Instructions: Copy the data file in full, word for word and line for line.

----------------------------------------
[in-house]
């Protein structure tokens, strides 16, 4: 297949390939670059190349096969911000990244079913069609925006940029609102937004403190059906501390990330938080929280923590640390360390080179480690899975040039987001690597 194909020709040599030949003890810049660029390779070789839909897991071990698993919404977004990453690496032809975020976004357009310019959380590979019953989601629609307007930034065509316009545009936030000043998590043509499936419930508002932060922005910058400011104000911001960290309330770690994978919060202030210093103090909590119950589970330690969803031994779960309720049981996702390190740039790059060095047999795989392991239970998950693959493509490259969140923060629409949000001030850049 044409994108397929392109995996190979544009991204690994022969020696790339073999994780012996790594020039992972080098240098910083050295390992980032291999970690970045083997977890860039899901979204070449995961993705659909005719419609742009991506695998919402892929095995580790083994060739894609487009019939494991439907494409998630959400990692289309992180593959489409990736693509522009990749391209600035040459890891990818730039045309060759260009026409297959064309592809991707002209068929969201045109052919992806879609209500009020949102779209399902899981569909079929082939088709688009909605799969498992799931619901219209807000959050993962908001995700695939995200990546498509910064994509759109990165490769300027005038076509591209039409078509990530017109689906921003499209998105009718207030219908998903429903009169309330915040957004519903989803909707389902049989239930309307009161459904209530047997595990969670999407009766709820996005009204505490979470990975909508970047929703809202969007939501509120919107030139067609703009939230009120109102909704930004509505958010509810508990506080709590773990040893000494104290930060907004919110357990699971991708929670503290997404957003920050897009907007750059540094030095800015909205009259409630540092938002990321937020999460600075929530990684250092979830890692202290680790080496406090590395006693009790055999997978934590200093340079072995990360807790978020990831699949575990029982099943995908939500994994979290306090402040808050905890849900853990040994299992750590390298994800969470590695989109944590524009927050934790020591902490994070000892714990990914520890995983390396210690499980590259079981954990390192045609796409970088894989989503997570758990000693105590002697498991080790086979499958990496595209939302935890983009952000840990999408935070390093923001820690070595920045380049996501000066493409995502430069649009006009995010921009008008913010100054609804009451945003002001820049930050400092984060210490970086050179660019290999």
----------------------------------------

[in-house]
């Protein structure tokens, strides 16, 4: 297949390939670059190349096969911000990244079913069609925006940029609102937004403190059906501390990330938080929280923590640390360390080179480690899975040039987001690597 194909020709040599030949003890810049660029390779070789839909897991071990698993919404977004990453690496032809975020976004357009310019959380590979019953989601629609307007930034065509316009545009936030000043998590043509499936419930508002932060922005910058400011104000911001960290309330770690994978919060202030210093103090909590119950589970330690969803031994779960309720049981996702390190740039790059060095047999795989392991239970998950693959493509490259969140923060629409949000001030850049 044409994108397929392109995996190979544009991204690994022969020696790339073999994780012996790594020039992972080098240098910083050295390992980032291999970690970045083997977890860039899901979204070449995961993705659909005719419609742009991506695998919402892929095995580790083994060739894609487009019939494991439907494409998630959400990692289309992180593959489409990736693509522009990749391209600035040459890891990818730039045309060759260009026409297959064309592809991707002209068929969201045109052919992806879609209500009020949102779209399902899981569909079929082939088709688009909605799969498992799931619901219209807000959050993962908001995700695939995200990546498509910064994509759109990165490769300027005038076509591209039409078509990530017109689906921003499209998105009718207030219908998903429903009169309330915040957004519903989803909707389902049989239930309307009161459904209530047997595990969670999407009766709820996005009204505490979470990975909508970047929703809202969007939501509120919107030139067609703009939230009120109102909704930004509505958010509810508990506080709590773990040893000494104290930060907004919110357990699971991708929670503290997404957003920050897009907007750059540094030095800015909205009259409630540092938002990321937020999460600075929530990684250092979830890692202290680790080496406090590395006693009790055999997978934590200093340079072995990360807790978020990831699949575990029982099943995908939500994994979290306090402040808050905890849900853990040994299992750590390298994800969470590695989109944590524009927050934790020591902490994070000892714990990914520890995983390396210690499980590259079981954990390192045609796409970088894989989503997570758990000693105590002697498991080790086979499958990496595209939302935890983009952000840990999408935070390093923001820690070595920045380049996501000066493409995502430069649009006009995010921009008008913010100054609804009451945003002001820049930050400092984060210490970086050179660019290999």